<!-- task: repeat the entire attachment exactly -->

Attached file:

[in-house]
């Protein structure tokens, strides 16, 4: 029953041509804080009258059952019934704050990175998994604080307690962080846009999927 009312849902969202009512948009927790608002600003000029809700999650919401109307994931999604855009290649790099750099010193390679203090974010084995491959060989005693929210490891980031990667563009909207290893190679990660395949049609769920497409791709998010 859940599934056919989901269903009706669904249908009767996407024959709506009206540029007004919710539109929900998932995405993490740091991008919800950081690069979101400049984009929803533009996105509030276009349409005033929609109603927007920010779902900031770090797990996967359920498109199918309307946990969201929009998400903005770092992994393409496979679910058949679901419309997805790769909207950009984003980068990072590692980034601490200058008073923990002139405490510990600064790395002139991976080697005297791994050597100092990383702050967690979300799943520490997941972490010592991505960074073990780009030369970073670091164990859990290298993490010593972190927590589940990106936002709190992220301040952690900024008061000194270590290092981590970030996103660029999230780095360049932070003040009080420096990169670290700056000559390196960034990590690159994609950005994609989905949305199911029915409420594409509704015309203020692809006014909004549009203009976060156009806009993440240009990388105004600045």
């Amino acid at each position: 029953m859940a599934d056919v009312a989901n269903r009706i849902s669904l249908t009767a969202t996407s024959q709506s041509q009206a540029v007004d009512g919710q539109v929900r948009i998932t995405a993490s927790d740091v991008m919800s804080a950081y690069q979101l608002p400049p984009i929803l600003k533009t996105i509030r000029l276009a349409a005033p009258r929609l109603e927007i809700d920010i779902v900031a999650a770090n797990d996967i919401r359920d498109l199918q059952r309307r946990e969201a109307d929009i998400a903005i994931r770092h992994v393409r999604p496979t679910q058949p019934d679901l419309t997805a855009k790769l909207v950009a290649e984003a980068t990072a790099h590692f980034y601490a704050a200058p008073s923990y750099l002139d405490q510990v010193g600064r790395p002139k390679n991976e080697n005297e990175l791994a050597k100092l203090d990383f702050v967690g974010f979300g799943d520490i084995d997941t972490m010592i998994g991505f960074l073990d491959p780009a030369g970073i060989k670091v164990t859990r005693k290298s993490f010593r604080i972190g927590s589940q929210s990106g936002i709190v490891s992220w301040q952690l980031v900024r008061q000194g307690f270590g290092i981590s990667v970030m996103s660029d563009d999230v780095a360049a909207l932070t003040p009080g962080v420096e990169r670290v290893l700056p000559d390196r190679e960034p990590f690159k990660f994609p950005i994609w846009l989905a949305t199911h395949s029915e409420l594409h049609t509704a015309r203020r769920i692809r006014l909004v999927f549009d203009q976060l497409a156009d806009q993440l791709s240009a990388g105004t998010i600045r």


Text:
[in-house]
């Protein structure tokens, strides 16, 4: 029953041509804080009258059952019934704050990175998994604080307690962080846009999927 009312849902969202009512948009927790608002600003000029809700999650919401109307994931999604855009290649790099750099010193390679203090974010084995491959060989005693929210490891980031990667563009909207290893190679990660395949049609769920497409791709998010 859940599934056919989901269903009706669904249908009767996407024959709506009206540029007004919710539109929900998932995405993490740091991008919800950081690069979101400049984009929803533009996105509030276009349409005033929609109603927007920010779902900031770090797990996967359920498109199918309307946990969201929009998400903005770092992994393409496979679910058949679901419309997805790769909207950009984003980068990072590692980034601490200058008073923990002139405490510990600064790395002139991976080697005297791994050597100092990383702050967690979300799943520490997941972490010592991505960074073990780009030369970073670091164990859990290298993490010593972190927590589940990106936002709190992220301040952690900024008061000194270590290092981590970030996103660029999230780095360049932070003040009080420096990169670290700056000559390196960034990590690159994609950005994609989905949305199911029915409420594409509704015309203020692809006014909004549009203009976060156009806009993440240009990388105004600045």
């Amino acid at each position: 029953m859940a599934d056919v009312a989901n269903r009706i849902s669904l249908t009767a969202t996407s024959q709506s041509q009206a540029v007004d009512g919710q539109v929900r948009i998932t995405a993490s927790d740091v991008m919800s804080a950081y690069q979101l608002p400049p984009i929803l600003k533009t996105i509030r000029l276009a349409a005033p009258r929609l109603e927007i809700d920010i779902v900031a999650a770090n797990d996967i919401r359920d498109l199918q059952r309307r946990e969201a109307d929009i998400a903005i994931r770092h992994v393409r999604p496979t679910q058949p019934d679901l419309t997805a855009k790769l909207v950009a290649e984003a980068t990072a790099h590692f980034y601490a704050a200058p008073s923990y750099l002139d405490q510990v010193g600064r790395p002139k390679n991976e080697n005297e990175l791994a050597k100092l203090d990383f702050v967690g974010f979300g799943d520490i084995d997941t972490m010592i998994g991505f960074l073990d491959p780009a030369g970073i060989k670091v164990t859990r005693k290298s993490f010593r604080i972190g927590s589940q929210s990106g936002i709190v490891s992220w301040q952690l980031v900024r008061q000194g307690f270590g290092i981590s990667v970030m996103s660029d563009d999230v780095a360049a909207l932070t003040p009080g962080v420096e990169r670290v290893l700056p000559d390196r190679e960034p990590f690159k990660f994609p950005i994609w846009l989905a949305t199911h395949s029915e409420l594409h049609t509704a015309r203020r769920i692809r006014l909004v999927f549009d203009q976060l497409a156009d806009q993440l791709s240009a990388g105004t998010i600045r």